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International Programs Agronomy Department Review 2012 University of Florida.

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Presentation on theme: "International Programs Agronomy Department Review 2012 University of Florida."— Presentation transcript:

1 International Programs Agronomy Department Review 2012 University of Florida

2 Overview Student involvement Scientific collaborations Conferences and Meetings International Center and IFAS International Programs Individual Faculty Collaborations Funded Research - USAID Strengths, Vision and Weaknesses

3 Student Training Undergraduate internships/short term scholars – primarily Brazil and Central America Graduate student training – Over 50 students since 2000 – All departmental areas – 40-50% of agronomy students – Wide range of countries and backgrounds

4 Visiting Scientists/Sabbaticals Spain, Poland, China, Japan, India, Ghana, Brazil………. International Sabbatical Leaves – Maria Gallo – Netherlands – Barry Tillman – Queensland, Australia – Rob Gilbert – EARTH Costa Rica

5 International Conferences International Crop Science Congress International Grasslands Congress International Weed Science Society European Weed Research Society Forage Breeding Symposium Future Farm World Conference Latin/South American Weed Science Society Asian Pacific Weed Science Society International Union of Forest Research Organizations

6 University of Florida International Center/IFAS International Programs Strong collaboration with UFIC – Dean David Sammons – Agronomy faculty – Peace Corps recruiting – Amy Panicowski – Sandra Russo – Center for Women’s Studies IFAS International Programs – Walter Bowen – Several projects in Haiti, Malawi, Tanzania, Mozambique – Interaction with CIAT, Winrock, others

7 Individual Collaborations Dr. Rob Gilbert - joint project with USDA and EARTH University in Costa Rica for sugarcane Dr. Joao Vendramini - UF liaison, National Agricultural Research Institute in Guyana and the University Federal Rural of Pernambuco Brazil Dr. David Wright - project director of student and professor for Agricultural University in Poznan, Poland

8 Individual Collaborations Dr. Lynn Sollenberger - University of Parana – Brazil, reciprocal agreement Dr. Ken Langeland - Cuba’s Cienega de Zapata invasive plants - Melaleuca quinquenervia Dr. Bill Haller - USAID Guatemala, hydrilla problems in Lake Itzabal, the largest fresh water lake in Central America Dr. Ann Blount - EMBRAPA, Brazil, UNNE, Argentina, and several Caribbean universities on breeding/evaluating tropical forages, agreement with Quaker Oats

9 Individual Collaborations Dr. Ken Buhr - team leader “Enhancing Food Security through Poverty Alleviation” for Save the Children in Uganda and USAID-funded project for the Ministry of Agriculture in Mozambique Dr. Yoana Newman - training in Nicaragua with Farmer-to-Farmer and the Florida Volunteer Corps Dr. Fredy Altpeter - International Livestock Research Institute in Addis Ababa, Ethiopia for research on elephantgrass improvement

10 Individual Collaborations Dr. Ken Boote – Peanut CRSP, over 15 years – Asian Pacific Network Project - Climate and Agricultural Risk Management in Hyderabad, India, Dhaka, Bangladesh and Phnom Penh, Cambodia – Mentored 4 Ph.D. graduate students with Khon Kaen University, Thailand. – USAID and ICRISAT crop growth modeling – Agricultural Model Improvement and Intercomparison Project in Campinas, Brazil, east Africa and South Asia – 8 international training courses on crop modeling – hosted 21 International Exchanges between himself and scientists from several countries – 24 international meetings since 2000.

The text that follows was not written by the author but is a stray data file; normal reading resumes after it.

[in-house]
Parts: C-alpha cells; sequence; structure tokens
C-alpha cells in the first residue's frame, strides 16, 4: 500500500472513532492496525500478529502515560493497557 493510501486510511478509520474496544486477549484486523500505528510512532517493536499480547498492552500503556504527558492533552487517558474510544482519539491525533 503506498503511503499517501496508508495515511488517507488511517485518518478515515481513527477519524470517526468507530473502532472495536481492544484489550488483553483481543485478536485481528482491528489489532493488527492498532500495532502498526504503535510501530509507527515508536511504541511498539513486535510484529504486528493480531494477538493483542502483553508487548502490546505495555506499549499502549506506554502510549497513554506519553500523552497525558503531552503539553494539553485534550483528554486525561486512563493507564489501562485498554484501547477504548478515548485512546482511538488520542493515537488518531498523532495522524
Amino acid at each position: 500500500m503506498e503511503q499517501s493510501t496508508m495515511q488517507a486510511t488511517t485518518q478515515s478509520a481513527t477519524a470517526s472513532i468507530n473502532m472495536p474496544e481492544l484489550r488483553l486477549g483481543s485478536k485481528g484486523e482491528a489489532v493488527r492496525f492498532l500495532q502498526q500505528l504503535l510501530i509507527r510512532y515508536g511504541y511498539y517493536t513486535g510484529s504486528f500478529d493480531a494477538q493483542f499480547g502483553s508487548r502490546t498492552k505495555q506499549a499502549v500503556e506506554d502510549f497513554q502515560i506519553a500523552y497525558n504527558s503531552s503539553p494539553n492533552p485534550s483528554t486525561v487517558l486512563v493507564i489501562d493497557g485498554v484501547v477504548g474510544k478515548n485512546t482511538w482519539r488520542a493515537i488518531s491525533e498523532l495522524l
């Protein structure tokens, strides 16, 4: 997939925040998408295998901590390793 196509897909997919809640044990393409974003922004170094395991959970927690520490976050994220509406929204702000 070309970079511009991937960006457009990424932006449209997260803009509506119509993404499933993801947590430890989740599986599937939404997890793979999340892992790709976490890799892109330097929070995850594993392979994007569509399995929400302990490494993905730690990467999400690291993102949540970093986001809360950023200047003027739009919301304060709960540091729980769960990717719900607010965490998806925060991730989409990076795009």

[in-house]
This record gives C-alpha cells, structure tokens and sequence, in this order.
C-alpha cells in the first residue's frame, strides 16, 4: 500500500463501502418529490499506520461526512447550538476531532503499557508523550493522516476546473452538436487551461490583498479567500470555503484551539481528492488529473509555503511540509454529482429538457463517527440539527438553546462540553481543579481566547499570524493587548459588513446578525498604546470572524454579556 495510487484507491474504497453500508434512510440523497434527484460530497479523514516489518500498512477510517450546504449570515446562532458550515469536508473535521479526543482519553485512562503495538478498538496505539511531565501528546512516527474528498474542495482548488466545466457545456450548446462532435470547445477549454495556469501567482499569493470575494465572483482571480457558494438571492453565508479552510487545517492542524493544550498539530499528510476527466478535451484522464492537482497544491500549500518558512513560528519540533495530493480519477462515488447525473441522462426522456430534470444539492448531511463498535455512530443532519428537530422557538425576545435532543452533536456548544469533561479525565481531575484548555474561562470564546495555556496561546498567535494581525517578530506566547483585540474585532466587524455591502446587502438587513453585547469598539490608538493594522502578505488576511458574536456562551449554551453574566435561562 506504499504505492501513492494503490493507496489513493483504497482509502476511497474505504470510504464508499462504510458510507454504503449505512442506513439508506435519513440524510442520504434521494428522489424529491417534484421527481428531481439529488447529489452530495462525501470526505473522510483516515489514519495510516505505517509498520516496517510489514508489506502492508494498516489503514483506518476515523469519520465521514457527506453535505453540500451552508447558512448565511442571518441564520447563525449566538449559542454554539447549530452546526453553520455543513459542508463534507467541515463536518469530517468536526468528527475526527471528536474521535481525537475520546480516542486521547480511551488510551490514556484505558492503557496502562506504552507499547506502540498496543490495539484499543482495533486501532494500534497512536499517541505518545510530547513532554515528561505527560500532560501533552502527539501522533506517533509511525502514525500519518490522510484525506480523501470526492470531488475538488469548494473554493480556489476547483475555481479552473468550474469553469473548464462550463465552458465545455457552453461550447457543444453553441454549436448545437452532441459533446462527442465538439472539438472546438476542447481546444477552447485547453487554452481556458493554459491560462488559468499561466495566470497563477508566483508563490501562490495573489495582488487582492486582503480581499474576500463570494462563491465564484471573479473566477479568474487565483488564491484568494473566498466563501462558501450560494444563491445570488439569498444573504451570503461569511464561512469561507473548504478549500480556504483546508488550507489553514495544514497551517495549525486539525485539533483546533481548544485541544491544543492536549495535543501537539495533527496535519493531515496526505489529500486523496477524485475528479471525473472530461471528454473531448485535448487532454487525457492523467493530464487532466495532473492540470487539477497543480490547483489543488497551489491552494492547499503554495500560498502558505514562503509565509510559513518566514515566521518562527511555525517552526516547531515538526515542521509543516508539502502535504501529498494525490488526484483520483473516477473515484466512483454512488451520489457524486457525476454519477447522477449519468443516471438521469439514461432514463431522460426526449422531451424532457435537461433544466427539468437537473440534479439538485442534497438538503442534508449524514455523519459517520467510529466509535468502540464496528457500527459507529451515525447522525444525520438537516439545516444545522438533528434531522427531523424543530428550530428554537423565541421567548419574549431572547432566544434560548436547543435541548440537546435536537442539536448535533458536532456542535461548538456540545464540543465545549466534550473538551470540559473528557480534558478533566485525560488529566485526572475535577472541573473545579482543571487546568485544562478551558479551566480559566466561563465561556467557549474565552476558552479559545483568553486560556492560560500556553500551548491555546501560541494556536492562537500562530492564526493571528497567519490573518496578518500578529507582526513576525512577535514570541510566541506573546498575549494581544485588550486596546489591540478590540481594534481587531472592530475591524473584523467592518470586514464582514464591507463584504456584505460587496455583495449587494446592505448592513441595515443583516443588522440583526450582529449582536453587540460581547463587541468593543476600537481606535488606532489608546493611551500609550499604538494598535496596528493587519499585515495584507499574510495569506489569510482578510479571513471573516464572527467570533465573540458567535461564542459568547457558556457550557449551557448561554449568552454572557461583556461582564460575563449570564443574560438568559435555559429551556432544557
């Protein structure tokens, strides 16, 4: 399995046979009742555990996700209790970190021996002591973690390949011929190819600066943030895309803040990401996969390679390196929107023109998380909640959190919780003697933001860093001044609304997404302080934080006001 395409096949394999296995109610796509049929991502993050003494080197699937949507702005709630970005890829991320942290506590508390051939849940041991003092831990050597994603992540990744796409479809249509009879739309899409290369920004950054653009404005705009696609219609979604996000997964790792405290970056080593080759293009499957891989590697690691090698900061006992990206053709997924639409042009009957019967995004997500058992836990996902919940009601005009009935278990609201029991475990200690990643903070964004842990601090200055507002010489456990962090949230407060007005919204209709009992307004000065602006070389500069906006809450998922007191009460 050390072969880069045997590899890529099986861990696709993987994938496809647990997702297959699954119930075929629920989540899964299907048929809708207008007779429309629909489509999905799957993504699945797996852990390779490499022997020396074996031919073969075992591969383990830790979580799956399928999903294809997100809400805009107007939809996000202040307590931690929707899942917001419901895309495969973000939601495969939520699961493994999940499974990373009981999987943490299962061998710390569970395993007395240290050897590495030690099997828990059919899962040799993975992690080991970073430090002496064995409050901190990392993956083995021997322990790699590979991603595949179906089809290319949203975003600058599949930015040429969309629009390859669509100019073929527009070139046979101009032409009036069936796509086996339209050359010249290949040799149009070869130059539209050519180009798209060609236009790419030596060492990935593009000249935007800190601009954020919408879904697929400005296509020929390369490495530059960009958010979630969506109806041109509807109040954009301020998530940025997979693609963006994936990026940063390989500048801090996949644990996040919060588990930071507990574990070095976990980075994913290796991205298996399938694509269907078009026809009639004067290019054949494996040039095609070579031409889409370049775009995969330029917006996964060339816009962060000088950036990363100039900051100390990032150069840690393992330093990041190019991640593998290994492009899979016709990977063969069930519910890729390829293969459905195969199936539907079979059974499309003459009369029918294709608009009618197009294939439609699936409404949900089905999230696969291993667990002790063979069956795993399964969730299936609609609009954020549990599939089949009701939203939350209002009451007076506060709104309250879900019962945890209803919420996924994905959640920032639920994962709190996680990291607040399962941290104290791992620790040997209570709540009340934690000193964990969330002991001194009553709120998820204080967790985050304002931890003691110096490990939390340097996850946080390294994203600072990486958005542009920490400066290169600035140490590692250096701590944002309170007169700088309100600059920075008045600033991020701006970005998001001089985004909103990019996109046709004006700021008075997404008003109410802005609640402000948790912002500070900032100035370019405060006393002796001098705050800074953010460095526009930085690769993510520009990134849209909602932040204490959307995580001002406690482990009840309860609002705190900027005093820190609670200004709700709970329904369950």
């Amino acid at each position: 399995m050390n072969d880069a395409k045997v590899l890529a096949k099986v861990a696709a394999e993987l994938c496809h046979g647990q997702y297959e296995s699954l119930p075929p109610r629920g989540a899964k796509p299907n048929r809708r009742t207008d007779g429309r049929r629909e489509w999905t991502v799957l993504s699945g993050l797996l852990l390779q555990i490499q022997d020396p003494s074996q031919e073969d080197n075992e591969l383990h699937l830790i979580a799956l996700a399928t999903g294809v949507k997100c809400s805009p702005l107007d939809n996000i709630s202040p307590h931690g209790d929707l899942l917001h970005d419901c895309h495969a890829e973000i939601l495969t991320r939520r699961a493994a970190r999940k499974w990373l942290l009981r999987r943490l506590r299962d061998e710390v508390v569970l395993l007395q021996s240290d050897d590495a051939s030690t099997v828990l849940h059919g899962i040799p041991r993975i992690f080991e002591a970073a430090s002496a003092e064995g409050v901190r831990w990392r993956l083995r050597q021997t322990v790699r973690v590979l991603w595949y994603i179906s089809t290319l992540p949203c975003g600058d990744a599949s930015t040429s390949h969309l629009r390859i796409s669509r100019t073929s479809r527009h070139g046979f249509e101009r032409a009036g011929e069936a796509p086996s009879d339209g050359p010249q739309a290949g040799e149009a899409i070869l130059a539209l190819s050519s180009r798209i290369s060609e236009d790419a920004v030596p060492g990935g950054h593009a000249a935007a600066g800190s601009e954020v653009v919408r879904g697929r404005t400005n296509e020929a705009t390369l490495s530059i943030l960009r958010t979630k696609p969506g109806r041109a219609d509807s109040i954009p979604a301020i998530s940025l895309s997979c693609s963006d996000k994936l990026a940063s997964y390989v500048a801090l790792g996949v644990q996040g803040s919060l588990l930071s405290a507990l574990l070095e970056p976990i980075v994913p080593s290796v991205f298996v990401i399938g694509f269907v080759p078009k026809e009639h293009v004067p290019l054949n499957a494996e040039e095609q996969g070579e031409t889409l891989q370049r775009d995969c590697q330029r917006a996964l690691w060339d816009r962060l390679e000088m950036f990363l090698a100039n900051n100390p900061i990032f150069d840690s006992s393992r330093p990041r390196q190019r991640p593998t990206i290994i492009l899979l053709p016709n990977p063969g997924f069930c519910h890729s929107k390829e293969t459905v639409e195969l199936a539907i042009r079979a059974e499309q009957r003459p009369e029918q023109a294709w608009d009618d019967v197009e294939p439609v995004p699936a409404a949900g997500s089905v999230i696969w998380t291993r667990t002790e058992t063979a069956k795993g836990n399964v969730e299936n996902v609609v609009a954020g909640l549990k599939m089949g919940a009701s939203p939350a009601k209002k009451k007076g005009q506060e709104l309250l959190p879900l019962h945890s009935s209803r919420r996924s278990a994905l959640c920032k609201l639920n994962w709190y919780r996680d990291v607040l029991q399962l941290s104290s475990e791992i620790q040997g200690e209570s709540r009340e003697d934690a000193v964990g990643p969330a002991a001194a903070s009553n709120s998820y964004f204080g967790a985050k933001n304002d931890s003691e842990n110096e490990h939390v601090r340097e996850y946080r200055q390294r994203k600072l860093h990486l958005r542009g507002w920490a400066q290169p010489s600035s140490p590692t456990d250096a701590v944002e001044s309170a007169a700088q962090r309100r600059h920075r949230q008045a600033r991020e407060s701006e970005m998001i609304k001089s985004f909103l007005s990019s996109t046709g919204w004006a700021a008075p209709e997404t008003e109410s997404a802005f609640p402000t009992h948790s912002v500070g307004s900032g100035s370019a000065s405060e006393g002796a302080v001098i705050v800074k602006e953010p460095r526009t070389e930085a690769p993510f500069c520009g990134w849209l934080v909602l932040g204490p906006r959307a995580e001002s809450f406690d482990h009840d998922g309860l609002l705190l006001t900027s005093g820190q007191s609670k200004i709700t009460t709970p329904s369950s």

11 Peanut Cooperative Research Support Program (Peanut CRSP) USAID funded – peanut production and utilization Dr. Ken Boote – crop modeling in western Africa, Ghana, Burkina Faso, Benin, and Mali Dr. Barry Tillman - Bolivia cultivar selection for disease resistance and works with USDA- Griffin to facilitate germplasm exchange

12 Peanut CRSP Dr. MacDonald – University of Georgia, NGO’s – rural growers in the Rupununi region of Guyana and northern Haiti – improved varieties, fertility, agronomic practices, and pest management – peanut butter based school feeding programs in Guyana, where over 4000 students are provided a snack each day throughout 47 villages in the region. – In Haiti, peanuts are utilized to produce Medika-Mamba for a local orphanage – PhD Student, Alyssa Cho conducting graduate studies in Guyana

13 Program Strengths Good collaborations – Within the university through UFIC and IFAS – Continued graduate student training – Established working relationships with international institutions Success with the Peanut CRSP program 7 international faculty within the department

14 Program Strengths Peace Corps – Masters International Program – Established this spring – 9 departments within College of Ag. & Life Sciences – Greg MacDonald is MI Coordinator – Non-thesis Master’s degree

15 Vision Stronger collaborations with germplasm exchanges – World Food Crops breeding position Stronger presence with USAID and CRSP programs Gates Foundation, others Peace Corps – MI program for graduate student recruitment

16 Concerns Decreased funding and flexibility for international programs CRSP model heavily scrutinized by USAID Feed the Future mandates – targeted countries No consolidated effort at the department or even college level How does international work contribute to the overall faculty packet? Can international work be more than a ticket item for promotion?

17 Questions


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